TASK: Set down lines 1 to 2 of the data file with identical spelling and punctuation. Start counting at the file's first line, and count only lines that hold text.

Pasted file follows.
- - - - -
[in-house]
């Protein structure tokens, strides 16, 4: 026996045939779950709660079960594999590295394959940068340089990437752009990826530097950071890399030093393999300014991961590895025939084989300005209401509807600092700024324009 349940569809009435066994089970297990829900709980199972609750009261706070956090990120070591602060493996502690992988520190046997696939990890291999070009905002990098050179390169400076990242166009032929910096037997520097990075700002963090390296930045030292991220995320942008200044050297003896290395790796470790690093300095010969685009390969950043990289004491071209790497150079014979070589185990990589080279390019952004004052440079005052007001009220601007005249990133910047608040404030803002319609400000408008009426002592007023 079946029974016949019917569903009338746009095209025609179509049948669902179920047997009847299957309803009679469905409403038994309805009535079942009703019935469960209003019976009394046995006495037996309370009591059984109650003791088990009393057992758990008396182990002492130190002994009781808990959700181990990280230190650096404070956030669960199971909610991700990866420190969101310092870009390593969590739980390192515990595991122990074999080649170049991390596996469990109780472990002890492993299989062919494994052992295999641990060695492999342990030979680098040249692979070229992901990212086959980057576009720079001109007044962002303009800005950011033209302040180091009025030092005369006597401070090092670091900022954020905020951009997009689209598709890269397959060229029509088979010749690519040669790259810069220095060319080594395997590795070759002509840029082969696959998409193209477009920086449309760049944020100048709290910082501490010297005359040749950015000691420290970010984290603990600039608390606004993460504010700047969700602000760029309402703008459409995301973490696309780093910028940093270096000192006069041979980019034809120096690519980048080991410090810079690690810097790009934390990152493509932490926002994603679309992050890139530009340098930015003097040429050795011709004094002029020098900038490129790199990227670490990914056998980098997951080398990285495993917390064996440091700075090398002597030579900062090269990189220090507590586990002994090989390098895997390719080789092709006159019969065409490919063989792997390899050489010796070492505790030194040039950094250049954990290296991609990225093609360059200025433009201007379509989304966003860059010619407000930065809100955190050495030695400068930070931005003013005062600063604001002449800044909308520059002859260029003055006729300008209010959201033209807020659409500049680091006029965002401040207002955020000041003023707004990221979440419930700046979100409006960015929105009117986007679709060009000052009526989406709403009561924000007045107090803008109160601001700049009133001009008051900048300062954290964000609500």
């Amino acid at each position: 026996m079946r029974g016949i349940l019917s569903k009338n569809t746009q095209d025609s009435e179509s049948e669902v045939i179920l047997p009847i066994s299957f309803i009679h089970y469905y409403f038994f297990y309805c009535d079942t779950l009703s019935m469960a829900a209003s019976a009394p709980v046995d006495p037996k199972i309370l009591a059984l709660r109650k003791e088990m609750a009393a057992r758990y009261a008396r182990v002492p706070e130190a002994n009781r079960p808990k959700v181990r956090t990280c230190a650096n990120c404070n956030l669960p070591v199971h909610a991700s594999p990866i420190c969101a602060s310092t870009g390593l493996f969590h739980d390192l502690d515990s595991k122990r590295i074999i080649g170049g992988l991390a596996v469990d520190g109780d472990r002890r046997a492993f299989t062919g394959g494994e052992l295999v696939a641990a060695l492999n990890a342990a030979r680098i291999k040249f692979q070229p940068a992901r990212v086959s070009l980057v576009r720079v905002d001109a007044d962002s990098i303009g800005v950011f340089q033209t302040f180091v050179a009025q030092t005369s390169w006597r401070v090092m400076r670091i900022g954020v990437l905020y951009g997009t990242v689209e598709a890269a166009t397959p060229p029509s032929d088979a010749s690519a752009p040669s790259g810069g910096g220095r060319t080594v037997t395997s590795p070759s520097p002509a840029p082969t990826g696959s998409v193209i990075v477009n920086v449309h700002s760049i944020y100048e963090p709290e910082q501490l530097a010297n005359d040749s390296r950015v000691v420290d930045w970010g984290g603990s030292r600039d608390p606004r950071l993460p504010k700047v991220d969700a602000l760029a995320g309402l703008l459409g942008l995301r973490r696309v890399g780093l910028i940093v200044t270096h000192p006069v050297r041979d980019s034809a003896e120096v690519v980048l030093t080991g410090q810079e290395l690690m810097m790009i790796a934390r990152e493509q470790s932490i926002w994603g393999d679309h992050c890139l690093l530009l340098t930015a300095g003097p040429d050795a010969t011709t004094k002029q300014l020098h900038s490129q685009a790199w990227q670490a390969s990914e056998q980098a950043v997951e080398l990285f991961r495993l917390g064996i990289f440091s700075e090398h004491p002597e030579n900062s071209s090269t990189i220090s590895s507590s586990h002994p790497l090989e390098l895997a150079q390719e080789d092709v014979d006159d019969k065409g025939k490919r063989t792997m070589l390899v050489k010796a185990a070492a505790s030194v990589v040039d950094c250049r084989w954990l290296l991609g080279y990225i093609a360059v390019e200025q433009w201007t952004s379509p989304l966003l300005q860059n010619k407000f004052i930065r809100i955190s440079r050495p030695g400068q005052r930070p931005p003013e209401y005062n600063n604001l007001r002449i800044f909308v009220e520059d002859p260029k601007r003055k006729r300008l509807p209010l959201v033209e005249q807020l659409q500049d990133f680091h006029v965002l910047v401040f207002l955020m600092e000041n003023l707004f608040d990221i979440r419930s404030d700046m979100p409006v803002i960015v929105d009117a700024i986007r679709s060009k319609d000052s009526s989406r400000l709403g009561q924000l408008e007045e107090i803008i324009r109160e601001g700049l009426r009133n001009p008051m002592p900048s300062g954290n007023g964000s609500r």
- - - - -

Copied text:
[in-house]
């Protein structure tokens, strides 16, 4: 026996045939779950709660079960594999590295394959940068340089990437752009990826530097950071890399030093393999300014991961590895025939084989300005209401509807600092700024324009 349940569809009435066994089970297990829900709980199972609750009261706070956090990120070591602060493996502690992988520190046997696939990890291999070009905002990098050179390169400076990242166009032929910096037997520097990075700002963090390296930045030292991220995320942008200044050297003896290395790796470790690093300095010969685009390969950043990289004491071209790497150079014979070589185990990589080279390019952004004052440079005052007001009220601007005249990133910047608040404030803002319609400000408008009426002592007023 079946029974016949019917569903009338746009095209025609179509049948669902179920047997009847299957309803009679469905409403038994309805009535079942009703019935469960209003019976009394046995006495037996309370009591059984109650003791088990009393057992758990008396182990002492130190002994009781808990959700181990990280230190650096404070956030669960199971909610991700990866420190969101310092870009390593969590739980390192515990595991122990074999080649170049991390596996469990109780472990002890492993299989062919494994052992295999641990060695492999342990030979680098040249692979070229992901990212086959980057576009720079001109007044962002303009800005950011033209302040180091009025030092005369006597401070090092670091900022954020905020951009997009689209598709890269397959060229029509088979010749690519040669790259810069220095060319080594395997590795070759002509840029082969696959998409193209477009920086449309760049944020100048709290910082501490010297005359040749950015000691420290970010984290603990600039608390606004993460504010700047969700602000760029309402703008459409995301973490696309780093910028940093270096000192006069041979980019034809120096690519980048080991410090810079690690810097790009934390990152493509932490926002994603679309992050890139530009340098930015003097040429050795011709004094002029020098900038490129790199990227670490990914056998980098997951080398990285495993917390064996440091700075090398002597030579900062090269990189220090507590586990002994090989390098895997390719080789092709006159019969065409490919063989792997390899050489010796070492505790030194040039950094250049954990290296991609990225093609360059200025433009201007379509989304966003860059010619407000930065809100955190050495030695400068930070931005003013005062600063604001002449800044909308520059002859260029003055006729300008209010959201033209807020659409500049680091006029965002401040207002955020000041003023707004990221979440419930700046979100409006960015929105009117986007679709060009000052009526989406709403009561924000007045107090803008109160601001700049009133001009008051900048300062954290964000609500």